School & District Management

Report Roundup

September 29, 2004 4 min read

—Linda Jacobson

The report “State High School Exit Exams: A Maturing Reform,” is available online from the Center on Education Policy. (Requires Adobe’s Acrobat Reader.)

Because high school exit exams now determine whether more than half the nation’s public school students will graduate, a report suggests, state education officials must do more to help students who are likely to fail those exams.

Produced by the Washington-based Center on Education Policy, the report notes that large numbers of black and Hispanic students, and those with disabilities or from low-income families, fail the tests. English-language learners perform especially poorly.

Currently, more than half—52 percent—of all public school students live in states that require that they eventually pass high school exit exams to graduate. By 2009, that percentage will increase to about 70 percent.

—Kevin Bushweller

Business Officers

Certification policies for school business officials vary dramatically nationwide, a report shows.

“The State of State Certification for School Business Officials,” is available online from The Association of School Business Officials International. (Full report requires Adobe’s Acrobat Reader.)

Sixteen states require certification of school business officers, while 15 others have voluntary certification. However, 19 states and the District of Columbia have no certification requirements or recommendations for such officials, according to the report, which was produced by the Reston, Va.-based Association of School Business Officials International.

—Rhea R. Borja

District Leadership

The executive summary of the report “Leading From the Middle,” is available online from the Cross City Campaign for Urban School Reform. (Requires Adobe’s Acrobat Reader.)

While much has been written about the leadership roles of superintendents, a new report examines the important role of midlevel central-office administrators.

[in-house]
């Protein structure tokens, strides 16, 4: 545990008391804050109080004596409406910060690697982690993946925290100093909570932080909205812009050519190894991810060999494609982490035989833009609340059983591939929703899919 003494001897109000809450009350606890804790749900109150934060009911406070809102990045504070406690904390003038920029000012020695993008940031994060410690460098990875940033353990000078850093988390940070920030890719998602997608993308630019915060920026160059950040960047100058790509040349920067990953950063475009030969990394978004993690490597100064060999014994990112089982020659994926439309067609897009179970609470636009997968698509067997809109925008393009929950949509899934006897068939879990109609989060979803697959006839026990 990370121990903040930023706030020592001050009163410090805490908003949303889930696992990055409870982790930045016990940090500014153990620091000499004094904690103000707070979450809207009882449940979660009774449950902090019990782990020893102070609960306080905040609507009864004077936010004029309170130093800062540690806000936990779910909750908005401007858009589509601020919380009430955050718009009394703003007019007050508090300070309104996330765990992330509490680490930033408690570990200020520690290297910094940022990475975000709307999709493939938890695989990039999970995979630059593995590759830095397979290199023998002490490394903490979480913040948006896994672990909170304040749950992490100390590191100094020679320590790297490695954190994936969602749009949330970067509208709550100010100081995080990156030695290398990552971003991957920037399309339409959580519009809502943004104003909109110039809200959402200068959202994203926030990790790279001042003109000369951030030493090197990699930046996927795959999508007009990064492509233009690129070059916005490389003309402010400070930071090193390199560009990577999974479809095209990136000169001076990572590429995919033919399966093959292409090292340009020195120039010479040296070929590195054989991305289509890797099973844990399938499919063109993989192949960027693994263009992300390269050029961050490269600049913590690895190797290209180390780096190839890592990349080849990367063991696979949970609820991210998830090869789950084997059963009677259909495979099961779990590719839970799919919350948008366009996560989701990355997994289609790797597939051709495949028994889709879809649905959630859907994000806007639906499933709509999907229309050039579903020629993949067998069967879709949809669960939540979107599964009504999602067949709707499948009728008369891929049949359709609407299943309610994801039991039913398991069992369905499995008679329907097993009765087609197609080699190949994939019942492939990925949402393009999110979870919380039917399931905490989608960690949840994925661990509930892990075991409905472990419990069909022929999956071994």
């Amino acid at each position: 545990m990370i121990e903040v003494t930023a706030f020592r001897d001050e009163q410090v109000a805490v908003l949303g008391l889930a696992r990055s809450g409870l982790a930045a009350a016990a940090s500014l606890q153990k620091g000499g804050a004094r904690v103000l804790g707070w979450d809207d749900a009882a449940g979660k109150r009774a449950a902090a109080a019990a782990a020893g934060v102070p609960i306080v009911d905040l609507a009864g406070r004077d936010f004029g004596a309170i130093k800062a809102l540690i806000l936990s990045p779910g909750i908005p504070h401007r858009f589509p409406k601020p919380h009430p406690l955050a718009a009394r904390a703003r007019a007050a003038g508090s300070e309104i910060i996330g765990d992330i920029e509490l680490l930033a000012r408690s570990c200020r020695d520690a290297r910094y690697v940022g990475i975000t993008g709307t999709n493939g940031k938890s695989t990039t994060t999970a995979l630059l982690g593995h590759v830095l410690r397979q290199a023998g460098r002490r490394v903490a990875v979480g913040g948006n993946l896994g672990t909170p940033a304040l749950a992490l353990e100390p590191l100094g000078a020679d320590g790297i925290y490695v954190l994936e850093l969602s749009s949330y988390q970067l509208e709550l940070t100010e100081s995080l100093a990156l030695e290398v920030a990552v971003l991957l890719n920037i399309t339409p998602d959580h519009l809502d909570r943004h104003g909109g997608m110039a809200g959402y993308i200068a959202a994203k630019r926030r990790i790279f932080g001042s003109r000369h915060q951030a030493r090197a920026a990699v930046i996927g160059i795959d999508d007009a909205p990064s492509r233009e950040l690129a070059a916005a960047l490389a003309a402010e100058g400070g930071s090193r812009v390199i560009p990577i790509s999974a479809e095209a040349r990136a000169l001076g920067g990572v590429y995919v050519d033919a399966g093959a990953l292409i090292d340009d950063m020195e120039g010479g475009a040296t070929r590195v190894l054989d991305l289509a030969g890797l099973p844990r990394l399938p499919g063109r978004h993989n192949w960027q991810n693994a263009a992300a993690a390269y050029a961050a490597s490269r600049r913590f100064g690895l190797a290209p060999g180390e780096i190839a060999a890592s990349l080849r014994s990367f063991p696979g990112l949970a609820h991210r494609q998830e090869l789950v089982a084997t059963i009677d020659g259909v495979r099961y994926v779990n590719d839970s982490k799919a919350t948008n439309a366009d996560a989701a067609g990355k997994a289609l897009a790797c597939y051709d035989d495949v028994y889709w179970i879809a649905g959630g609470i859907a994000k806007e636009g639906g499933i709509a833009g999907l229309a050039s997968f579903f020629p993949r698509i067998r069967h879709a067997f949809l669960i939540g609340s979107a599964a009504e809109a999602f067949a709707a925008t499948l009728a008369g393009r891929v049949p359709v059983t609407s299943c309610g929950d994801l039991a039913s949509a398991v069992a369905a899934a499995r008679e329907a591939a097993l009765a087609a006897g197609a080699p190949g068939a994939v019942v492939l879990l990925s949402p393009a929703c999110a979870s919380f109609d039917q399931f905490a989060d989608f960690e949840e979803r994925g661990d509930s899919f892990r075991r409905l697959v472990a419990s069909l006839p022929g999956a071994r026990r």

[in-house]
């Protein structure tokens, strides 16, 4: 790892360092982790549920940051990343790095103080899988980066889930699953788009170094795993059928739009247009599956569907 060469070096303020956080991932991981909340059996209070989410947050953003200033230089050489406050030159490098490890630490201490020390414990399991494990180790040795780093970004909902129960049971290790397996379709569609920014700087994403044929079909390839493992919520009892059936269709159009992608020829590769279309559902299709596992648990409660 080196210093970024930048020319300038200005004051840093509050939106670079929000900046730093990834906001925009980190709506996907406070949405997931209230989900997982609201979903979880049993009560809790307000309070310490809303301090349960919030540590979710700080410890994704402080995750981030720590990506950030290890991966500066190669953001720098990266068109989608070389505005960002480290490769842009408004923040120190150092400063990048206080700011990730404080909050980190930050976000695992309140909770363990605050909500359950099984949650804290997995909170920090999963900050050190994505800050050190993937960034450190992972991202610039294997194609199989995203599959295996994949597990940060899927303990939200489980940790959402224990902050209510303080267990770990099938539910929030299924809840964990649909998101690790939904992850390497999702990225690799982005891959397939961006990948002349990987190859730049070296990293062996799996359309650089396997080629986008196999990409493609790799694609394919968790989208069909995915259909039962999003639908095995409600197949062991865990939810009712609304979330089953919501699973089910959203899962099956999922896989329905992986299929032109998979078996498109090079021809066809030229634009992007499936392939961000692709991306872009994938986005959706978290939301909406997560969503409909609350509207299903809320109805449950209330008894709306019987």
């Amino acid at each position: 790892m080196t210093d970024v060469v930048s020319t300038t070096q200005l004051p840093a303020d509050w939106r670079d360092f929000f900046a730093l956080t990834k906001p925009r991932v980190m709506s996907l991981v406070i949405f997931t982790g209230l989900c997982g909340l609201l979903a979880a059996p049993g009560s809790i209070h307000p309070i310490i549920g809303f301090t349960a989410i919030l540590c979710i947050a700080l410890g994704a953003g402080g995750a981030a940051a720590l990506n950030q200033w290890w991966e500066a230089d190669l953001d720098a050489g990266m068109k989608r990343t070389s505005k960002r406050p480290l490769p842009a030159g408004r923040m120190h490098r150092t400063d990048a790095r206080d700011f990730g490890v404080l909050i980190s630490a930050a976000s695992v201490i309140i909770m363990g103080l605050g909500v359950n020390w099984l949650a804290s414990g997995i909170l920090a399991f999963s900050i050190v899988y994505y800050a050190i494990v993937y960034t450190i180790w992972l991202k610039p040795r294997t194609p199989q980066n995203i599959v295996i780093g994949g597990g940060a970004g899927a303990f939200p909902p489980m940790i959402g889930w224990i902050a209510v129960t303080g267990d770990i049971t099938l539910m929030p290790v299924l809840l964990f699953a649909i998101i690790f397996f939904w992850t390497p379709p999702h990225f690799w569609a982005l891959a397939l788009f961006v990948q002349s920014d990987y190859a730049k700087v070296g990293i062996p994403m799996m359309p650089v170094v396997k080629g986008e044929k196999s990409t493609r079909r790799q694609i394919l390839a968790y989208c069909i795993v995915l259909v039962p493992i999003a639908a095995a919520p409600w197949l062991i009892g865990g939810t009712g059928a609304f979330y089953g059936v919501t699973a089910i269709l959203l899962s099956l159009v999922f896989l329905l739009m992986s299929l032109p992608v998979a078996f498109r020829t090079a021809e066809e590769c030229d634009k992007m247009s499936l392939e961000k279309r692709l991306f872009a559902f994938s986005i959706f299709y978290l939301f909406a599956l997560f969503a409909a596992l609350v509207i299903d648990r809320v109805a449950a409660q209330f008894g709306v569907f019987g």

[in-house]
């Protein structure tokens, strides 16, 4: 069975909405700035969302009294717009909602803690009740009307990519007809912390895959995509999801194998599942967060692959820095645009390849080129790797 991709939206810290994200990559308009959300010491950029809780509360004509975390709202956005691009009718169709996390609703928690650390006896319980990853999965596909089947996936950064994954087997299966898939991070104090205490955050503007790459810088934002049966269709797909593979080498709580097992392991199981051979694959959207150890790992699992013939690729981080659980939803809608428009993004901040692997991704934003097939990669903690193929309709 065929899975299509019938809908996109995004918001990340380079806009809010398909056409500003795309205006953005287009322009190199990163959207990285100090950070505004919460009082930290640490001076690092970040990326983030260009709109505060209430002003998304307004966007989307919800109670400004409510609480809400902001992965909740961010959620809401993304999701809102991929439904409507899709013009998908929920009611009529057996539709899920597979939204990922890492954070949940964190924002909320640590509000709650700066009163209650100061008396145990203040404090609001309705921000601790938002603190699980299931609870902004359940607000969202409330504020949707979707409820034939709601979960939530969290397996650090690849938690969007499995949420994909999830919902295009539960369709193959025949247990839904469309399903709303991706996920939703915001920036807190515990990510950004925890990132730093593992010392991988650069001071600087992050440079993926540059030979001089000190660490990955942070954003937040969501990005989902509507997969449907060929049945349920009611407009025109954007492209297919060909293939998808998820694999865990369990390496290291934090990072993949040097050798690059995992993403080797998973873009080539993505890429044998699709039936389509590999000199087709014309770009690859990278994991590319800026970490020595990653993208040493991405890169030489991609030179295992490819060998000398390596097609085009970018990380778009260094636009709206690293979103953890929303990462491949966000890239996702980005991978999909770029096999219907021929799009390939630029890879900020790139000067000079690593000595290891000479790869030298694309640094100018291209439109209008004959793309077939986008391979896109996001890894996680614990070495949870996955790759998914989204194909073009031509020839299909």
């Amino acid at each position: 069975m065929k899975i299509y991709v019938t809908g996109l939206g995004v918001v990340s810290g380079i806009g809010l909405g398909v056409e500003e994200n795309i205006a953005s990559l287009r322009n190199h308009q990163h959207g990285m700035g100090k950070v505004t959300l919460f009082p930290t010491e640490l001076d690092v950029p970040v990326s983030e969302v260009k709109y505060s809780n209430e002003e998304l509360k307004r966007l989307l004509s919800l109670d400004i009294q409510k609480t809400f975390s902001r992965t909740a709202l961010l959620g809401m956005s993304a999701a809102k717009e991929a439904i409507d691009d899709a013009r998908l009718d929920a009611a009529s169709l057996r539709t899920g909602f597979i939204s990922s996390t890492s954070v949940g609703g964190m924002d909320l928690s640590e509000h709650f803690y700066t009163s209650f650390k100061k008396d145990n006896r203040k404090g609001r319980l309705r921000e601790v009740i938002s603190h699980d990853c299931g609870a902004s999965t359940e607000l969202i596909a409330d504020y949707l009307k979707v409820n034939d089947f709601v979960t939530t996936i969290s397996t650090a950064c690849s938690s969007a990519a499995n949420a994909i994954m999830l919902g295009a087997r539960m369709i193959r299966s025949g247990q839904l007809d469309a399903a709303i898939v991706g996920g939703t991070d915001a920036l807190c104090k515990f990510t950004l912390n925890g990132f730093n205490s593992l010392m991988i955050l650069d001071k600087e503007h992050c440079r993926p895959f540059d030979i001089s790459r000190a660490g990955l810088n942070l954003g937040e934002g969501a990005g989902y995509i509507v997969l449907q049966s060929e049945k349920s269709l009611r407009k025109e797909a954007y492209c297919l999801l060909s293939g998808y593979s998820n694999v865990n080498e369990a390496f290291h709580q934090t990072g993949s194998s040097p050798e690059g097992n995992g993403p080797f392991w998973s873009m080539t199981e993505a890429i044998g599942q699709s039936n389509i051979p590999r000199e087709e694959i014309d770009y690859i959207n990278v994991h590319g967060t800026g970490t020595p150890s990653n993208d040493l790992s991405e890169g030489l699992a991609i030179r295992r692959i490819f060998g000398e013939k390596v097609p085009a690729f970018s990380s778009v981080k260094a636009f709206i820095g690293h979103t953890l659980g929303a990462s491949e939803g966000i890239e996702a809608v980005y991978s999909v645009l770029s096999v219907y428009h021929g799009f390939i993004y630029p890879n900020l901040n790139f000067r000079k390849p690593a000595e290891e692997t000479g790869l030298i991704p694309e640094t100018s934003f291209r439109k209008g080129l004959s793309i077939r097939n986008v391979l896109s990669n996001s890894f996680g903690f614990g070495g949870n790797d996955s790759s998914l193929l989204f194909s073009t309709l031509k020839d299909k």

Among other recommendations, the report—produced by the Cross City Campaign for Urban School Reform, based in Chicago—suggests that those administrators should spend more time in direct communication with teachers and principals and less time filling out paperwork and attending central-office meetings.

—K.B.

Urban Education

The report “Stronger Schools, Stronger Cities,” is available online from The National League of Cities. (Requires Adobe’s Acrobat Reader.)

Public education can be positively influenced by the active leadership of mayors and city council members, a report from the National League of Cities’ Institute for Youth, Education, and Families says.

The study profiles city-led education initiatives in six cities: Charleston, S.C.; Columbus, Ohio; Fort Lauderdale, Fla.; Lansing, Mich.; New Haven, Conn.; and Portland, Ore.

Among the education challenges addressed by those cities were racial and ethnic achievement gaps; poor middle school test scores; funding inequities; inadequate teacher quality and retention; and lagging public confidence in schools.

—Karla Scoon Reid

Obesity Update

The latest figures, covering a two-year period starting in 2001, show that 31 percent of adults and 17 percent of children and adolescents are seriously overweight. The study, based on the measurements of 4,390 adults and 4,258 children, found that although obesity rates changed slightly in several categories between 1999 and 2002, the changes weren’t statistically significant.

Read an abstract of the paper “Prevalence of Overweight and Obesity Among US Children, Adolescents, and Adults, 1999-2002,” from the Journal of the American Medical Association.

Despite intense focus on Americans’ weight problems, the latest analysis from the federal government shows no decline in the rate of obesity among U.S. children and adults.

The latest figures, covering a two-year period starting in 2001, show that 31 percent of adults and 17 percent of children and adolescents are seriously overweight. The study, based on the measurements of 4,390 adults and 4,258 children, found that although obesity rates changed slightly in several categories between 1999 and 2002, the changes weren’t statistically significant.

—Darcia Harris Bowman

Young Mothers

Read an abstract of the paper “Extended Households and the Life Course of Young Mothers: Understanding the Associations Using a Sample of Mothers With Premature, Low Birth Weight Babies,” from the July 2004 issue of Child Development.

Young mothers of low-birth-weight infants are more likely to stay in school if they live with an adult relative, concludes a study from the National Center for Children and Families, based at Teachers College, Columbia University.

The study focused on 554 mothers ranging in age from 13 to 25. It found that living at home appeared to provide the first-time mothers with encouragement and help with child care. Policy implications, the report says, include a need for programs that support grandparents who are helping the young parents.

—Linda Jacobson

A version of this article appeared in the September 01, 2004 edition of Education Week as Report Roundup

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